* Z'aira Tri'ann Marshall died eight months ago, but Anne Arundel County police didn't know it until last week. Richard Lee Marshall, who told a neighbor he was afraid to alert authorities, buried his 3-year-old daughter's body in the woods after she collapsed with oatmeal and mucous in her mouth. Prosecutors say Marshall apparently didn't break any laws by not reporting the death. "There's nothing that says you can't bury your husband, wife or child in the back yard," said a spokeswoman for the county state's attorney.
* A former Montgomery County high school music teacher is to serve 18 months in jail for having a sexual relationship with a 15-year-old female student. James A. Misenheimer, 34, wiped away tears as the sentence was pronounced. "This time, I've crossed the line," he told the judge. The Winston Churchill High School teacher was arrested in February after allegedly sending sexually charged e-mail to another student, who was 14.
* After serving the area for 51 years, Pentagon City Hospital is about to become a fatality. The underused facility, known until 1996 as the National Hospital for Orthopedics and Rehabilitation, had been struggling in an era of managed care. The hospital's owners had hoped to relocate it to Springfield, but a regulatory agency said that area doesn't need another hospital. The doors will close within two months.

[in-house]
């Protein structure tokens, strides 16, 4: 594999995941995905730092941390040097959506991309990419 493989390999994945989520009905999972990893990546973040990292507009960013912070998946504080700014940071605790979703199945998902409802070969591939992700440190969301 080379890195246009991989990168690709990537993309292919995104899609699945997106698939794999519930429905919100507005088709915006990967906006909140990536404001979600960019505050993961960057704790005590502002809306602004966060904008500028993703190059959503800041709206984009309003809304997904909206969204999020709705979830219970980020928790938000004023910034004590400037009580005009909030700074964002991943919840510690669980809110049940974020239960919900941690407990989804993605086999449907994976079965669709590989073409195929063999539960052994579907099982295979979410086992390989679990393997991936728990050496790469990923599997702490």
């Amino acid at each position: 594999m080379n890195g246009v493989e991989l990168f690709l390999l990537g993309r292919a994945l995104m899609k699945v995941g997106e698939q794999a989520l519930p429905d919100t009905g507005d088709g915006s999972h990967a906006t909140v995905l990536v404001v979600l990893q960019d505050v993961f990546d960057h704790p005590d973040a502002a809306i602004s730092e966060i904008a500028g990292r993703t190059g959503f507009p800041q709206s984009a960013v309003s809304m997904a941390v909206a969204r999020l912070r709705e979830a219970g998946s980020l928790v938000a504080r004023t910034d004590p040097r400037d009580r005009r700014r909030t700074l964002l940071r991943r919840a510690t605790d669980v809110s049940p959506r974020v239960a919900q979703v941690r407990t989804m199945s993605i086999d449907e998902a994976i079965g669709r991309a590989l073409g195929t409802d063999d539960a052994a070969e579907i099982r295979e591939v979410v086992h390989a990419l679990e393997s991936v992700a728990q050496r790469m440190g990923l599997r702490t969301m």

* It's curtains for the area's oldest movie theater. Alexandria's twin-screen Cineplex Odeon Old Town, which opened as the Richmond in the days when films were still silent, will roll its last reel in October. The villain? A nearby 16-screen theater helped steal the Old Town's crowd, and a second multiplex is planned. "It's a sweet little theater," fan Ernie Johns said. "It'll be missed."